That state of affairs began to change in 1993 with the U.S. Supreme Court's decision in Daubert v. Merrell Dow Pharmaceuticals, Inc., 509 U.S. 579 (1993). In Daubert, the Court ruled that Congress's adoption of the Federal Rules of Evidence in 1975 supplanted the test for admissibility of expert testimony then in effect in federal courts. What Daubert and its progeny really changed was emphasizing the obligation of district judges to critically assess the basis for every expert opinion.

Editor: Are most states following the Daubert Decision?

McDonnell: Some state courts have followed in the steps of Daubert, and their judges often serve as gatekeepers against unsound expert testimony. Unfortunately, many states continue to apply the old "general acceptance test". Others have adopted their own, less rigorous, standards, or have adopted something resembling the federal standard but have interpreted and applied it less stringently. Today, there remains a clear gap between evidentiary standards in federal court and the state courts.

In 2004, LCJ conducted three separate surveys of state court experiences regarding the admissibility of expert evidence and found that state court judges practically never excluded expert evidence. By a 3:1 margin, respondents thought that their state courts were not executing their "gatekeeper" function. Considering this, what are some of the most urgent reforms needed at the state level?

A couple of features of reform stand out and we support Federal Rule of Evidence 701 as amended in 2000. It provides that witnesses who are not testifying as experts may only testify as to opinions that are based on their own perception, helpful to determining an issue in the case, and not based on scientific, technical, or other specialized knowledge. The purpose of this provision is to ensure that experts are not presented as lay witnesses in order to avoid court review of the reliability of their testimony or to avoid the requirement that parties provide adequate disclosure of expert witnesses and the basis of their testimony to the opposing party.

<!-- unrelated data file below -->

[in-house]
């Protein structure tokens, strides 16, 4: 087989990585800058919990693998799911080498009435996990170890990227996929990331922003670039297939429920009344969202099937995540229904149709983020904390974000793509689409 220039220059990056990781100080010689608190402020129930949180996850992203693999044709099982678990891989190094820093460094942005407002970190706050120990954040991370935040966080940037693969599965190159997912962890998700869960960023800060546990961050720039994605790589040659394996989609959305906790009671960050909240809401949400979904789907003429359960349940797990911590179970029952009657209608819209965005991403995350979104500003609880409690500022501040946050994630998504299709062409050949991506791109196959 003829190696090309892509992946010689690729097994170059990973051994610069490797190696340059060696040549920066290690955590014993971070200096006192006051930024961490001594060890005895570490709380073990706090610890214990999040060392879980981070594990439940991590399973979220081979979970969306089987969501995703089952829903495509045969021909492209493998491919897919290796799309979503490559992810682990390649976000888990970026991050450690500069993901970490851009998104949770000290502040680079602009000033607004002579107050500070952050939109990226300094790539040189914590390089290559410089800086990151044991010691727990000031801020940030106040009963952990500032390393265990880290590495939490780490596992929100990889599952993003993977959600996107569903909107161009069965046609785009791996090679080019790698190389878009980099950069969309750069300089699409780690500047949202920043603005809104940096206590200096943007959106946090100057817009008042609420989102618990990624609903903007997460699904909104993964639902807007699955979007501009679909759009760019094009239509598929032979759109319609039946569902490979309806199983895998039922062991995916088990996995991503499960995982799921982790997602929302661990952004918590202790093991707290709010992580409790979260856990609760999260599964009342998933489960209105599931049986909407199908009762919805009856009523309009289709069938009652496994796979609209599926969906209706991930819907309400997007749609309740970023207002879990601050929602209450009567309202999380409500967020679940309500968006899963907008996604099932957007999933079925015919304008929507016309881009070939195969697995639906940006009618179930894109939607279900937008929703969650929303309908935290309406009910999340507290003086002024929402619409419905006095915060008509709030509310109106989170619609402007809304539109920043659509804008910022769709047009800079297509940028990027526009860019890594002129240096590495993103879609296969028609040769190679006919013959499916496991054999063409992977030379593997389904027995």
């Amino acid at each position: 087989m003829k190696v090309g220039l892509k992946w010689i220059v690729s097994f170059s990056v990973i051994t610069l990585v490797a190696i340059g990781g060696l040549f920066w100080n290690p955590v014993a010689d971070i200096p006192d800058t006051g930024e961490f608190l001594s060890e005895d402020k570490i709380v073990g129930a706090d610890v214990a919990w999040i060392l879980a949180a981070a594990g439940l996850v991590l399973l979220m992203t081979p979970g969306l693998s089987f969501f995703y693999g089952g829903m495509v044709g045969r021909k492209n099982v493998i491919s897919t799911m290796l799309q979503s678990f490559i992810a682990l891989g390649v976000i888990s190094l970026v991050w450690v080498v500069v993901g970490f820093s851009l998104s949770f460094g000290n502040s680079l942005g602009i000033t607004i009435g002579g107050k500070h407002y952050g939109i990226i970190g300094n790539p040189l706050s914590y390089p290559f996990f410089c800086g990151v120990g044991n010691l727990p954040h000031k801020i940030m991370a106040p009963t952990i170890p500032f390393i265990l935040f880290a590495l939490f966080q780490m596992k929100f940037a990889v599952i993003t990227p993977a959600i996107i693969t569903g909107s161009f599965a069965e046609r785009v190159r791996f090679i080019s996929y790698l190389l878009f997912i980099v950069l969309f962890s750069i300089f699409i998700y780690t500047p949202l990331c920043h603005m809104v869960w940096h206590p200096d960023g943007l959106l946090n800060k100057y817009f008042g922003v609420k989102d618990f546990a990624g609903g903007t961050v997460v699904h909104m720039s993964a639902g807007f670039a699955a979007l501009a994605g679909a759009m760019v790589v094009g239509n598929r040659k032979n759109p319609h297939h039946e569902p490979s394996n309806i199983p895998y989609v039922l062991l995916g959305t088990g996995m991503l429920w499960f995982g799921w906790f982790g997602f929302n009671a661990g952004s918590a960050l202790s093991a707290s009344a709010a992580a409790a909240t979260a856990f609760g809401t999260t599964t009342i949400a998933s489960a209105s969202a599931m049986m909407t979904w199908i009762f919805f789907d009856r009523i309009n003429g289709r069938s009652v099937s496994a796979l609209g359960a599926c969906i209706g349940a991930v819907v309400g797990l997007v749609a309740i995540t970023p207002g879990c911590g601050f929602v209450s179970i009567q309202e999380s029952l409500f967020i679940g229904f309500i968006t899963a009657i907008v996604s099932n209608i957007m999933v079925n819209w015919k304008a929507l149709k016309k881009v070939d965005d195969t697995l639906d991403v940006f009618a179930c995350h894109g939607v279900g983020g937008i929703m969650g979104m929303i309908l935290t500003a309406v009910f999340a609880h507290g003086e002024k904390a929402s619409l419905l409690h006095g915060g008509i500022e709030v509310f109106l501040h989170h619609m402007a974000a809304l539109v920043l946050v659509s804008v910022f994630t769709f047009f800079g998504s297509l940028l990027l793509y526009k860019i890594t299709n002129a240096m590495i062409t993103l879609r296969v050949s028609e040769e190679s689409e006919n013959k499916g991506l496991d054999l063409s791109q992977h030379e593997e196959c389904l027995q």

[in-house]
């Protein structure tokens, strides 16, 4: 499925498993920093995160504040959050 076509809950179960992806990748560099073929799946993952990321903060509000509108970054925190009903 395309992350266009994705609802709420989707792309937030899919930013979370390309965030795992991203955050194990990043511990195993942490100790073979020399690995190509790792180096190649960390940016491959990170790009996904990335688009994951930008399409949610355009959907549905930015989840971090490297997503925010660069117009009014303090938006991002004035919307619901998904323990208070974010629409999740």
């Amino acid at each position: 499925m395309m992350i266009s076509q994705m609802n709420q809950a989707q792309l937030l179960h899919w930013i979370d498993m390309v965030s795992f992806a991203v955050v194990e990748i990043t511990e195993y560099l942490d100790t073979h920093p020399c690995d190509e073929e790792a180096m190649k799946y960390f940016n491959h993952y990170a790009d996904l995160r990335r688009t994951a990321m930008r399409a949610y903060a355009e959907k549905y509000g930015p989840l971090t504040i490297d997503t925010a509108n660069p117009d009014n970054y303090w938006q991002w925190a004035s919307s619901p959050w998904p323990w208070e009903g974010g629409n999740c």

Achieving greater uniformity among the states to consistently translate current scientific knowledge and consensus into court rulings is also at the core of achieving meaningful expert evidence reform at the state level. Federal standards require that expert testimony must be based upon sufficient facts or data, reliable principles and methods, and a reliable application of the theory to the facts of the case. As the Advisory Committee that adopted the federal rule explained, this provision "affirms the trial court's role as a gatekeeper and provides some general standards that the trial court must use to assess the reliability and helpfulness of preferred expert testimony." It also requires that the expert's methodology and conclusion "fit" the facts of the case. It applies to all forms of expert testimony, scientific, technical, or otherwise. The success that federal courts have had in performing their duties as "gatekeepers" - which has greatly reduced the amount of "junk science" found in federal courtrooms - needs to be emulated by all state courts.